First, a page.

UBER Loses Battle as U.K. Top Court Rules Drivers Are Workers
In a major blow to Uber Technologies’ UBER business model, the U.K. Supreme Court on Friday ruled that the ride-hailing company’s drivers are workers entitled to minimum wage, holiday pay and rest breaks.
Classifying drivers as workers would invariably raise labor costs for Uber, which currently considers its drivers self-employed and does not provide them with minimum wage or other associated benefits. Besides being a threat to Uber’s U.K. business model, this re-classification could have a huge impact on Britain’s gig economy.
Supreme Court judges unanimously dismissed Uber’s appeal against the ruling. According to a CNBC report, Uber and a group of former drivers claiming that they are workers and should be given employment rights like a minimum wage and holiday pay, have been embroiled in a five-year-long legal battle. In 2016, an employment tribunal ruled in favor of the group of drivers, who were led by Yaseen Aslam and James Farrar.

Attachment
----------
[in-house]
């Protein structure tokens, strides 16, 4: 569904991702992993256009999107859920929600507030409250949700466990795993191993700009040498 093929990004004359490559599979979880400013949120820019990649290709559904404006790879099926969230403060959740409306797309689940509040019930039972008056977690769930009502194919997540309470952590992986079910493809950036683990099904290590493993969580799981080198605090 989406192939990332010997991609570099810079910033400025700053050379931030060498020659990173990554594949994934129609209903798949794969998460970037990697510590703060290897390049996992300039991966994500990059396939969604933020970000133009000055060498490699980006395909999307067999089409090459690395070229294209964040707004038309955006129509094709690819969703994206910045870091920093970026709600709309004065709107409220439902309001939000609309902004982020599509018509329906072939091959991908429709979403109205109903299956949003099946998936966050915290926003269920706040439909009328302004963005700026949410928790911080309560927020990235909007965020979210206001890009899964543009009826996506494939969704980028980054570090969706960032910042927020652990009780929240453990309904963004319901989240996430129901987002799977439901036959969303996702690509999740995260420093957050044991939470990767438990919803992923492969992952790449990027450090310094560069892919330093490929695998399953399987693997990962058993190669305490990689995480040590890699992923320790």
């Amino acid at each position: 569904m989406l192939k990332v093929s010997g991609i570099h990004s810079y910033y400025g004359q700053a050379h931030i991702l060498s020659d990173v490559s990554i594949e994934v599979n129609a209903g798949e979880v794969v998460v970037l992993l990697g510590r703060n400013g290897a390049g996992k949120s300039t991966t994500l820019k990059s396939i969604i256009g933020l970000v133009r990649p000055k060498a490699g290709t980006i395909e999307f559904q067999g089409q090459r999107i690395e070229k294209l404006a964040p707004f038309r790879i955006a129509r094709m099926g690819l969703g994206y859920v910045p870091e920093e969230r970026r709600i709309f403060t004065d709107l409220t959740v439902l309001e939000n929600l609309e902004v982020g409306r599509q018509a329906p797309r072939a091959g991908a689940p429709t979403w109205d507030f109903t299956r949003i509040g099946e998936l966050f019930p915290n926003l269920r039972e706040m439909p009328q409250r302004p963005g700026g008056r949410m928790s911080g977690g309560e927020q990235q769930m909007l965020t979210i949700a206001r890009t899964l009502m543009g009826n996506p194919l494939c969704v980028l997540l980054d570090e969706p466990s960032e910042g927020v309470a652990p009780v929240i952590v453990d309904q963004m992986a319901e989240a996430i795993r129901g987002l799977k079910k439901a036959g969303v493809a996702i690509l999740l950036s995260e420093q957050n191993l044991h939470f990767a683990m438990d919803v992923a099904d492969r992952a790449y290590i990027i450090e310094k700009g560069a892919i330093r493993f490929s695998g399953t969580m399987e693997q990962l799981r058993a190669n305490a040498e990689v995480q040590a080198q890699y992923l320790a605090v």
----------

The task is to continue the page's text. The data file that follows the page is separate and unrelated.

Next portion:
Uber Technologies, Inc. Price
Uber defends its stance on the ground that it acts as an agency connecting drivers with passengers through an app. It further contends that drivers prefer to work as independent contractors rather than employees since it gives them flexibility.
Per the CNBC report, Farrar, general secretary of the App Drivers & Couriers Union, stated, “This ruling will fundamentally re-order the gig economy and bring an end to rife exploitation of workers by means of algorithmic and contract trickery.”
Regarding the ruling, Uber said, that it applied only to the 25 drivers who brought the case against the company in 2016. It further added that it will consult with all its drivers in U.K. to “understand the changes they want to see.”
The CNBC report quoted Jamie Heywood, Uber’s regional general manager for Northern and Eastern Europe, saying, “We respect the Court’s decision which focused on a small number of drivers who used the Uber app in 2016.”
“Since then we have made some significant changes to our business, guided by drivers every step of the way. These include giving even more control over how they earn and providing new protections like free insurance in case of sickness or injury.”
In a similar legal battle with Californian regulators last year, Uber was exempted from classifying its drivers as employees in accordance with the state law, after Proposition 22 passed in the state.
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